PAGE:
Team selling – adding an 11th law

 

Team Selling

Team selling is more prevalent and more important then every.  While it might have been a luxury to be good at it; today it’s a necessity.  Why?  Companies are demanding suppliers have a comprehensive understanding of their industry as well as a background of the issues facing the company – from the get go.  A salesperson, even a good one, cannot have the breath and depth of understanding required – they need help and team selling is one answer.

Working in teams is hard and sales teams are no different.  Not only do sales teams consist of people with different skill sets – e.g., sales and technical expertise – or different positions – e.g., sales reps and sales managers, sales teams also are made up on people from different generations.  Let’s focus on one generation – Millennials.

When it comes to team selling where Millennials are engaged, one set of challenges stems from the fact that Millennials have grown up communicating with a different technology – whether it be texting, tweeting, Facebook or meetings on Google+ or WebEx.  Skills like listening, developing empathy, reading body language and even waiting your turn may not have been developed to the same degree as in times past. On the other hand, the skill of conducting meetings via today’s technology is second nature to Millenials and can be mystifying to generations from a previous age.

What are the implications for sales?  We’ve posted a number of blogs about team selling, as well as, several blogs about Millennials.  We suggest that meshing these two topics would be useful – it is increasingly important to understand the impact of engaging Millennials on team selling. As we’ve noted team selling is hard, it requires a lot more than just having multiple people in the same meeting at the same time.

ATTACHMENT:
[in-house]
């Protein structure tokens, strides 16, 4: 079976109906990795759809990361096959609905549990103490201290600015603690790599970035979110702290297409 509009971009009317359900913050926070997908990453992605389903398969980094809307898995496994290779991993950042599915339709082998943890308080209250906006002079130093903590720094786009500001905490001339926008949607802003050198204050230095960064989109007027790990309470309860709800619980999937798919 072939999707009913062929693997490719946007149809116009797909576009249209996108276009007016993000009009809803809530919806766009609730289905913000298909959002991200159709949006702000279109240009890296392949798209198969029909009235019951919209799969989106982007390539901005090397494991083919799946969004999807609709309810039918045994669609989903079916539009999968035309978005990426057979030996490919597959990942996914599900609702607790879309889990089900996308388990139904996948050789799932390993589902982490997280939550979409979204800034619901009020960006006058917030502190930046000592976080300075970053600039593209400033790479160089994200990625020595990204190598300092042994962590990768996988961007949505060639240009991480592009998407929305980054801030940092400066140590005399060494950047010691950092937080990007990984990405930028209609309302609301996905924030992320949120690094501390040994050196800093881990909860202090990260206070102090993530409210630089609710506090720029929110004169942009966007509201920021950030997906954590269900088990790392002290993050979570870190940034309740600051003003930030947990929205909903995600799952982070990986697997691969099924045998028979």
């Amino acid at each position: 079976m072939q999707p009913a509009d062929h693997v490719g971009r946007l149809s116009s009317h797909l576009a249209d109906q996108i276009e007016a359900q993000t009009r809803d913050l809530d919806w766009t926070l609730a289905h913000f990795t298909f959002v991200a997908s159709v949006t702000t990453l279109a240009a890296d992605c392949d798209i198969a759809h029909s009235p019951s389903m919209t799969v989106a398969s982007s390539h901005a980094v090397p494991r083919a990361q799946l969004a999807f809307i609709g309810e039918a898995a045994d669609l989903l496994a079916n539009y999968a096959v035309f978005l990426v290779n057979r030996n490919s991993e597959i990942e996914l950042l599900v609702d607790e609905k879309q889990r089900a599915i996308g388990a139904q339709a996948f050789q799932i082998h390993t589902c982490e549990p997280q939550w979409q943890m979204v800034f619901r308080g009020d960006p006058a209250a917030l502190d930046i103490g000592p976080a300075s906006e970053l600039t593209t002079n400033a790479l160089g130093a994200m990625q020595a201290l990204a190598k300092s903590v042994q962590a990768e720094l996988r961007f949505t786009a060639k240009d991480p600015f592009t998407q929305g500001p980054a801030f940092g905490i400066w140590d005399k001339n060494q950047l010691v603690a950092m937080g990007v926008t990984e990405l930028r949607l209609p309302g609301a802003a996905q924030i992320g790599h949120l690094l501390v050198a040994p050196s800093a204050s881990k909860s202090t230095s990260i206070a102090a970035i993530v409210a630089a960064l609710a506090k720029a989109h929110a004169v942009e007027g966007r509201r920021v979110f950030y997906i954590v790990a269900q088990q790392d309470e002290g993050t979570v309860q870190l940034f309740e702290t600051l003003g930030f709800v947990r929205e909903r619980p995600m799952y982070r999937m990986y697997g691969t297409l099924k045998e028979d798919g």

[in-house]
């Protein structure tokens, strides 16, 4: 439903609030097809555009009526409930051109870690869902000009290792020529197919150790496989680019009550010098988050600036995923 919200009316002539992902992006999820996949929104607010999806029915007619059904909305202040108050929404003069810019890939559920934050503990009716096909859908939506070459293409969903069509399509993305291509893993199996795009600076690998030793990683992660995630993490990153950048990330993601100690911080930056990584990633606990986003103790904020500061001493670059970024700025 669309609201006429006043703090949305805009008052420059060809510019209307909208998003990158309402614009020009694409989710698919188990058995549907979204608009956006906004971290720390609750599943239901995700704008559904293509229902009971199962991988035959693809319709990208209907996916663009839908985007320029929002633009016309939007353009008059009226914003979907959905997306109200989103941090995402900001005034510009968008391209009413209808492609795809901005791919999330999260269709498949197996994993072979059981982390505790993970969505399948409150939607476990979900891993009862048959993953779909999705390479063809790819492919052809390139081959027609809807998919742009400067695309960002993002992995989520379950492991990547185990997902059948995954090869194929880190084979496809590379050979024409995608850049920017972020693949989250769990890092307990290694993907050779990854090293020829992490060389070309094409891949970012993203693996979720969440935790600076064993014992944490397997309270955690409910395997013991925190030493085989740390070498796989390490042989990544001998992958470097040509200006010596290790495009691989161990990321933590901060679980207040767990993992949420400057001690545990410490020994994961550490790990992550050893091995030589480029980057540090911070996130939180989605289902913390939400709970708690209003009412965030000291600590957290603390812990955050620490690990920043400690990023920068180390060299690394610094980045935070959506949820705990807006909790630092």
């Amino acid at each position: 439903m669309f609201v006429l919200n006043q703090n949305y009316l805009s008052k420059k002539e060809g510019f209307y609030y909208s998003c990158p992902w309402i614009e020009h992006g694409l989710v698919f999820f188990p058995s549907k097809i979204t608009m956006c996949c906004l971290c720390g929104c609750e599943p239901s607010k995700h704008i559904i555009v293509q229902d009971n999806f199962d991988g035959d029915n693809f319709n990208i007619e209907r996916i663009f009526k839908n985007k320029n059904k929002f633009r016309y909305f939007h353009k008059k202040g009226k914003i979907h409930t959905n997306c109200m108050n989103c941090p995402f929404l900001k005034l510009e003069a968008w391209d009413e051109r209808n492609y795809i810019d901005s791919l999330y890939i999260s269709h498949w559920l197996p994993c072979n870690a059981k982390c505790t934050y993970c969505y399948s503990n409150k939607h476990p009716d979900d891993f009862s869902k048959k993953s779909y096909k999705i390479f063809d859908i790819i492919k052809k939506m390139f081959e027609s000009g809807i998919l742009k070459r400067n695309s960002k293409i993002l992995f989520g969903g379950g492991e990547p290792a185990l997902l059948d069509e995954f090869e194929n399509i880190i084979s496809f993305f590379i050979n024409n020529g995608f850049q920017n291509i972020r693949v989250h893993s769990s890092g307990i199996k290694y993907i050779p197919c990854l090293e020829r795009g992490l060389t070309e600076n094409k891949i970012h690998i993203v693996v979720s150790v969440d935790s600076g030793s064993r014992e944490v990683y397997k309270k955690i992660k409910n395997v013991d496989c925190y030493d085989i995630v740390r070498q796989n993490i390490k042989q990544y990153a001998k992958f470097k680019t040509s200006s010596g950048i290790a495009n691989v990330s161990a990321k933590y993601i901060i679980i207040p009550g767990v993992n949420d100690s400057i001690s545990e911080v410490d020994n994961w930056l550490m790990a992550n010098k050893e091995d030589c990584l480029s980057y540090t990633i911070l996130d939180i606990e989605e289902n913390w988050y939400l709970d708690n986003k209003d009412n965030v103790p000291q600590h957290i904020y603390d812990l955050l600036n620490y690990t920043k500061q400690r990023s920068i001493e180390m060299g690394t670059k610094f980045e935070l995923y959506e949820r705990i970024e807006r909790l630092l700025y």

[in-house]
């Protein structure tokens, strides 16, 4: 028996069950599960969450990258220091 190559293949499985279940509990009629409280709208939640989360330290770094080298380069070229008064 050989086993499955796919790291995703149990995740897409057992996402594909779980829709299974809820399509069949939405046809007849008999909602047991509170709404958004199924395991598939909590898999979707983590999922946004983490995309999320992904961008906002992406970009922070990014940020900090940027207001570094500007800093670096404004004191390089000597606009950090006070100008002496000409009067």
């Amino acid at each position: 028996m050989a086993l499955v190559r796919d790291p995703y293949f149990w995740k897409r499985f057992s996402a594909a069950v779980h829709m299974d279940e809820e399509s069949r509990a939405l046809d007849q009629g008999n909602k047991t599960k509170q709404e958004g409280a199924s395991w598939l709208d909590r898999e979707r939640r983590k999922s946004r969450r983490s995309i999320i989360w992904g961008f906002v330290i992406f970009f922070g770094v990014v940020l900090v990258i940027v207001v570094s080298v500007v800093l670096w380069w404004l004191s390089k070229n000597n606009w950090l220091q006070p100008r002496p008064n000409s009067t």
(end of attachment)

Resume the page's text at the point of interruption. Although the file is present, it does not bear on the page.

Previously we introduced 10 laws for successful sales teams, here is an 11thAcknowledge differing interpersonal skills stemming from generational differences. Ignoring the differences will lead to unnecessary challenges and tension –acknowledging them allows sales teams to leverage the differences and improve the possibility of sales success.

Interested in learning more about team selling?

If you found this post helpful, you might want to join the conversation and subscribe to the Sales Training Connection.

©2013 Sales Horizons, LLC

Technorati Tags: , , , , , ,

About Janet Spirer

For more than 30 years Dr. Richard Ruff and Dr. Janet Spirer - the founders of Sales Horizons - have worked with the Fortune 1000 - such as UPS, Canon USA, Smith & Nephew, Boston Scientific, Owens & Minor, Textron - to design and develop sales training programs. Janet has followed two different, yet complimentary paths. First, as a B-School Professor she taught marketing, sales, and business strategy courses. She also managed a consulting practice focusing on sales productivity and marketing – working with a variety of clients ranging from Xerox to IBM. She translated those experiences into a book – “Parlez-Vous Business” – that helps sales people develop the business savvy to sell successfully. Since co-founding Sales Momentum® in 2000 with Richard Dr. Spirer received her Ph.D. from The Ohio State University, an M.P.A. from The University of Texas at Austin, and a B.A. in Economics from Brooklyn College. She holds the appointment of Professor Emeritus at Marymount University.
This entry was posted in Sales Best Practices, Sales Strategy, Sales Training, Team Selling, Uncategorized and tagged , , , , , , . Bookmark the permalink.

Leave a Reply

Your email address will not be published. Required fields are marked *

You may use these HTML tags and attributes: <a href="" title=""> <abbr title=""> <acronym title=""> <b> <blockquote cite=""> <cite> <code> <del datetime=""> <em> <i> <q cite=""> <strike> <strong>